The focus of this paper is on youth capitalization as it relates to gender differences in the delinquency of siblings. The study of opposite-sex siblings provides a unique opportunity to examine variation in how parental capitalization of sons and daughters is influenced by the same family unit. The structural form and function of the family changed enormously in relation to gender over the latter half of the last century, as indicated in the growing participation of mothers in the labour force of Western developed nations. We find this reflected in data that we look at from both contemporary German and Canadian school settings analyzed in this paper. We argue that the male subculture of delinquency is a residue of the former hegemony of an outmoded patriarchal power structure in both of these geopolitical settings, as well as across most family settings. In settings where mothers have unusually great power relative to fathers, there is substantial and significant evidence of daughters being less controlled than sons; however, even in settings where mothers have equal or greater occupational power than fathers, and where differences in parental control of daughters relative to sons are reduced, it is still the case that these gender differences in parental control are linked to gender differences in delinquency. Male subcultural delinquency may simply be a vestigial social trait, making male subcultural delinquents the social dinosaurs of a passing, more patriarchal era.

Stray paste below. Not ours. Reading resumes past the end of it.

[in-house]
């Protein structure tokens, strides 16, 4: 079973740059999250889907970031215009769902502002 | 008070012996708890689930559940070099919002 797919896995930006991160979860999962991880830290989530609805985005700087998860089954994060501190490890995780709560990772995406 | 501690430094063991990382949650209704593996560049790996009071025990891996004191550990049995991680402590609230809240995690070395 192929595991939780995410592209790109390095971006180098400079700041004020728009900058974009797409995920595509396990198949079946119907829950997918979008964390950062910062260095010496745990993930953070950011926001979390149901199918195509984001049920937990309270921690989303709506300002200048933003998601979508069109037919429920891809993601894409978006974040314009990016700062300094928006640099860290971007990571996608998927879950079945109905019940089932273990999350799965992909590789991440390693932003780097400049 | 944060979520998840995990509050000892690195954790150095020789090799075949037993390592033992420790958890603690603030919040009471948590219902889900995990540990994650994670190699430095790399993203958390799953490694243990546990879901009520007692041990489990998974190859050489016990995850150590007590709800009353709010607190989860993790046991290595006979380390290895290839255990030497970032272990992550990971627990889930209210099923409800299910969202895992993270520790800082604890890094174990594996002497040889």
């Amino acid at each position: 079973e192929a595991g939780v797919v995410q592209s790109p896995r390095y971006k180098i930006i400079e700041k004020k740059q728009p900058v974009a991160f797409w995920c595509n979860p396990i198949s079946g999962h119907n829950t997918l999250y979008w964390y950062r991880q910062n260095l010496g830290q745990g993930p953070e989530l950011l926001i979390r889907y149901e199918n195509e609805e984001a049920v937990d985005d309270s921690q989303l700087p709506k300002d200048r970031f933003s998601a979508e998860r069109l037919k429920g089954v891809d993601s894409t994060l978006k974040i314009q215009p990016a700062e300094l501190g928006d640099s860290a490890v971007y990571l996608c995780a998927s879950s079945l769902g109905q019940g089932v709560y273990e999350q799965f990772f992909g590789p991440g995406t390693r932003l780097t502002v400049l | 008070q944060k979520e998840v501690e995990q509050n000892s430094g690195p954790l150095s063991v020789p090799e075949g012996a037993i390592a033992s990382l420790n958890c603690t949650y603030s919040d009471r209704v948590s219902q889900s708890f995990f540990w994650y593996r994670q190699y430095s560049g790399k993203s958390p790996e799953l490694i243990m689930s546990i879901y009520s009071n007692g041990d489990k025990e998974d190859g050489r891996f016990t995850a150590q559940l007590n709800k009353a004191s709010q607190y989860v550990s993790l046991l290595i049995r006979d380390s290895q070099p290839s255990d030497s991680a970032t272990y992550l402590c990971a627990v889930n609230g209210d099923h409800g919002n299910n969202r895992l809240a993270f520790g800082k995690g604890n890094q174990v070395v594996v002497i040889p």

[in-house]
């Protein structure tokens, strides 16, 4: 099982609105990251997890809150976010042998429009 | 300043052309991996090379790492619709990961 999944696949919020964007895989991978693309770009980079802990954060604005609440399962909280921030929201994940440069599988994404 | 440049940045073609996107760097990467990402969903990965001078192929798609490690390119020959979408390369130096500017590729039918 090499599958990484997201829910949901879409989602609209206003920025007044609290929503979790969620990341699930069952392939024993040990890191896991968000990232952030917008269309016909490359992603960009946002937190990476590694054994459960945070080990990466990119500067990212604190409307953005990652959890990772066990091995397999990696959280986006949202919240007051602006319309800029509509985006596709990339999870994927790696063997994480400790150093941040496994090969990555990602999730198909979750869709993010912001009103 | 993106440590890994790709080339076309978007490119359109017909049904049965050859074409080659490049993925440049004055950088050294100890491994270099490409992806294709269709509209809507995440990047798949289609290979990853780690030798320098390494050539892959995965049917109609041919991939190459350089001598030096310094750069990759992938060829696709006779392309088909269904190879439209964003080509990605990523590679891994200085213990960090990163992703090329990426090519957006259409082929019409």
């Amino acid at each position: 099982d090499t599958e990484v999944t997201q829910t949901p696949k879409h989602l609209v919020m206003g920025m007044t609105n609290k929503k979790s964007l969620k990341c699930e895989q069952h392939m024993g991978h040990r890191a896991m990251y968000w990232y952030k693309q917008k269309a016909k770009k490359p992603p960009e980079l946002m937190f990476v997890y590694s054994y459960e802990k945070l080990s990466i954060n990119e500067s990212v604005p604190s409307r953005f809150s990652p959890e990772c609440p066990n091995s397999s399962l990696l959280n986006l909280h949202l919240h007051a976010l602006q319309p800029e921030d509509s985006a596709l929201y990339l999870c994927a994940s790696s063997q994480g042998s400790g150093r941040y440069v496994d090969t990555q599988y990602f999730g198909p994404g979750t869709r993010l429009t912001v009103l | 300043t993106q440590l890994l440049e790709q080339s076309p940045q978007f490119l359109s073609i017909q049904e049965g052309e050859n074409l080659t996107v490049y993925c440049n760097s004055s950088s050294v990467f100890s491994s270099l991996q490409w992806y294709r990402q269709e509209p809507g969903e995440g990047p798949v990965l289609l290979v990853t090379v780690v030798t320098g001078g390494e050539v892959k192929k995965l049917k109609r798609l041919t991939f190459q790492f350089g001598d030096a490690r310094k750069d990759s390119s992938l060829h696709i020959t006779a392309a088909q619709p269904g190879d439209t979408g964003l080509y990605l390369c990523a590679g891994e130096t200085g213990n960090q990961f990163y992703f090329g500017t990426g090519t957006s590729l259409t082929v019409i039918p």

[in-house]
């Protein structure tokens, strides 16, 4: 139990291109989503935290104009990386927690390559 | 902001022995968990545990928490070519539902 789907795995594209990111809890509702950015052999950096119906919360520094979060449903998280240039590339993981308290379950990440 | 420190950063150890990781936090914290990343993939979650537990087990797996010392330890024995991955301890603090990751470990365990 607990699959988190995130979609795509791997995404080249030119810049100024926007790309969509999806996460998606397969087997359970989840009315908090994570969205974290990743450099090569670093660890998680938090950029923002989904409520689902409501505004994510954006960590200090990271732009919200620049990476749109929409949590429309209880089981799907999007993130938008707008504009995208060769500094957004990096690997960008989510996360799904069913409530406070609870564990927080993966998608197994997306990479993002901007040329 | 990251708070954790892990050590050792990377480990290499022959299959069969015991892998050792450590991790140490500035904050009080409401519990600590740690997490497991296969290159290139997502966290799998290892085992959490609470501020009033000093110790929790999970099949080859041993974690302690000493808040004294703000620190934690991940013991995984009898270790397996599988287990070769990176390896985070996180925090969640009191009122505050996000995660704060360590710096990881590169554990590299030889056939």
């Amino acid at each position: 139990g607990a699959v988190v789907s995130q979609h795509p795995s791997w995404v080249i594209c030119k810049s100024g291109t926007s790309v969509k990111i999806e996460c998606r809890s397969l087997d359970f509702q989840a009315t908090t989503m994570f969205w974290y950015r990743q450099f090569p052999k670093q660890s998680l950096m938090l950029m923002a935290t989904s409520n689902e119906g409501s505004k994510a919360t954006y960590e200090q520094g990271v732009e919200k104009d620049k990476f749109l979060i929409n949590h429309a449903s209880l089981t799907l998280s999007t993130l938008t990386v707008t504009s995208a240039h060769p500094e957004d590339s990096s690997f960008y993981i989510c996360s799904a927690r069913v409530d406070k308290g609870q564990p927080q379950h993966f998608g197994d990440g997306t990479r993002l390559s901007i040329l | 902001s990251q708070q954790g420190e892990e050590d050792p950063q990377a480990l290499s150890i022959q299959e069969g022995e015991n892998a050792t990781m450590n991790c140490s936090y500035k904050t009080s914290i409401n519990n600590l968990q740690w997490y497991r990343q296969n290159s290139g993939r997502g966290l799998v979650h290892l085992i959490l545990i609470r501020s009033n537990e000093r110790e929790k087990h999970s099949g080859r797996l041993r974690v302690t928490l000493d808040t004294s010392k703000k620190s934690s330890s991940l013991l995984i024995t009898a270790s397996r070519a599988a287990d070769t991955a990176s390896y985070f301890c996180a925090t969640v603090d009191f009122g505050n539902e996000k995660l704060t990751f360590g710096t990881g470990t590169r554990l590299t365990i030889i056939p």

ASJC Scopus subject areas
- Pathology and Forensic Medicine
- Social Psychology
- Arts and Humanities (miscellaneous)